Your Progress Is Proportional to Your Commitment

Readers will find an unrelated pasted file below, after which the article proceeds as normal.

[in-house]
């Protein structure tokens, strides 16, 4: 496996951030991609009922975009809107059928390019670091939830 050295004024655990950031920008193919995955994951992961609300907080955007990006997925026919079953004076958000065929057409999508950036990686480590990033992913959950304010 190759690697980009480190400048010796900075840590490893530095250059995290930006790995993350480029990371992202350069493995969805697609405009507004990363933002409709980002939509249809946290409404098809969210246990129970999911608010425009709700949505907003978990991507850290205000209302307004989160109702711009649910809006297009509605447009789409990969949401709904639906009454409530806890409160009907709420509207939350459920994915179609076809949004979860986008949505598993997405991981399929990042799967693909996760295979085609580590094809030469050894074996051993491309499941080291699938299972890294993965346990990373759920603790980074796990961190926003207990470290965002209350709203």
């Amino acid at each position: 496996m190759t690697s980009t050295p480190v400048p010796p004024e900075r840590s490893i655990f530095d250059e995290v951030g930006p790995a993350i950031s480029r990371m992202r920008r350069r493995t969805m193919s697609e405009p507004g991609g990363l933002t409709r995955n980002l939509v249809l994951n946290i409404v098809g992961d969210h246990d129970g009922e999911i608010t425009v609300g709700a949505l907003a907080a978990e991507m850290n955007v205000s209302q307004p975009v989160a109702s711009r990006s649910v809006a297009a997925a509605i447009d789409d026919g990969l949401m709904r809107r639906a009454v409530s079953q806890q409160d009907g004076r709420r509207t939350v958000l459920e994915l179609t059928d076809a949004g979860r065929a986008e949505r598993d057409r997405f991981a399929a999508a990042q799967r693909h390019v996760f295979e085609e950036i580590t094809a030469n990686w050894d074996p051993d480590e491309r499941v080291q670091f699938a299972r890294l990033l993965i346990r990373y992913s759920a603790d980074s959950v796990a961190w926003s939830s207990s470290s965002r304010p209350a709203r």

Your Progress Is Proportional to Your Commitment By Ryan Goettsche Sensei When I first started my Aikido training in 1994, I would never have guessed I would learn so much about a martial art or about myself and even more, to still be working on perfecting both counts. I have always loved and been fascinated with martial arts ever since I was a child and wanted to be a great martial artist someday. But, this notion was in my head and that someday was never really pondered or scheduled. I never pushed myself to get a black belt in four years and I didn’t eat, sleep and breathe Aikido. I was very excited when I first started. I trained as often as I could which usually ended up being about 5 or 6 classes per week. When I first started training I was working night crew at King Soopers and my dojo offered morning classes from 9:00-11:00AM on Monday, Wednesday, Friday and Saturday and evening classes from 6:00-8:00PM on Tuesday and Thursday. There were a core group of students which regularly trained during the evening or morning times and once in a while show up to the other classes. So my regular schedule was to go home after work at 7:00AM and stay awake by playing some music and a Game Boy. I had to stay awake because I’m not the type of person that can nap for one hour; it’s all or nothing for me. So I would stay at home for an hour and a half then go off to class. One of the regular students of the morning classes also worked at night but he would just drive over to the dojo after work and sleep in the back of his van. I would always get to class about 20 minutes early and sit in my car waiting for the dojo to open. When it did, I would knock on the van to wake up the other student and we would all file into the dojo and train. I’d then go home, shower and head off to band practice then go back home and sleep before work. As time went on I changed jobs and had to rework my entire schedule around work and training. It was my first day job and I was still in a rock band at the time. So I couldn’t change the times I went to work and train in Aikido, but band rehearsals could be changed. I couldn’t train in the morning anymore either so now I started going to the evening classes and Saturday morning classes. Three days per week was all I could make it to now. It wasn’t a hard adjustment to make but it was strange because it was a different group of people and I felt like a brand new student again. Plus the evening classes were much larger than the weekday morning classes and that was intimidating as well. But I had to keep training and polishing my techniques and my spirit. My desire to learn the art and commit myself to the school was the most important thing. I didn’t care how long it would take to master the art…whatever it even means to “master” something. It’s kind of like halving a number and then halving that number and so on, you never get to zero…the number just gets smaller and smaller. If you keep training, you never master it, your movements just become more refined and your Ki starts to replace the physicality of the movements. As time marched forward I moved 25 miles from the dojo, started working 50 miles from where I live, have a wife and three children. Schedules outside of the dojo always need to be worked on, just like in the beginning; work and dojo times stay consistent so it’s up to me to work on everything outside of those times. I only have so much free time outside of work and my time at the dojo will not be sacrificed for another activity I may want to start doing. I would love to play in a band again but there is no time to commit to it so I don’t for now. We also have a lot of activities that my son Brandon is involved with such as Cub Scouts which takes time (thankfully the meetings are on Tuesdays and Thursdays). Personal schedules can always be changed to support the things one truly wants or needs to do. I will work until 2:00AM so that I can go to class that night, come home and do the things I needed to get done for the day vs. not going to class so I can get the things completed and go to bed at my usual time. I am still trying to figure out what has changed over the years but I don’t see the excitement and enthusiasm in the martial arts community, which used to be there when I first started training. I do think that it is partly the “now” society we have created over the past fifteen or twenty years. Most people are all about instant gratification because of the technology we are told we love and have to have, the crash course certifications we can get online, etc. When people become more disconnected from society and everything that is happening every day, at any given time, the desensitization is, I think, astounding. True martial training is not about those things but rather the slow, relentless commitment to the polishing of the human soul. It is that constant desire to be better tomorrow; not just better at work, a better father, a better husband, a better guitar player…an overall better person. If you’re a better person, everything else is just a given.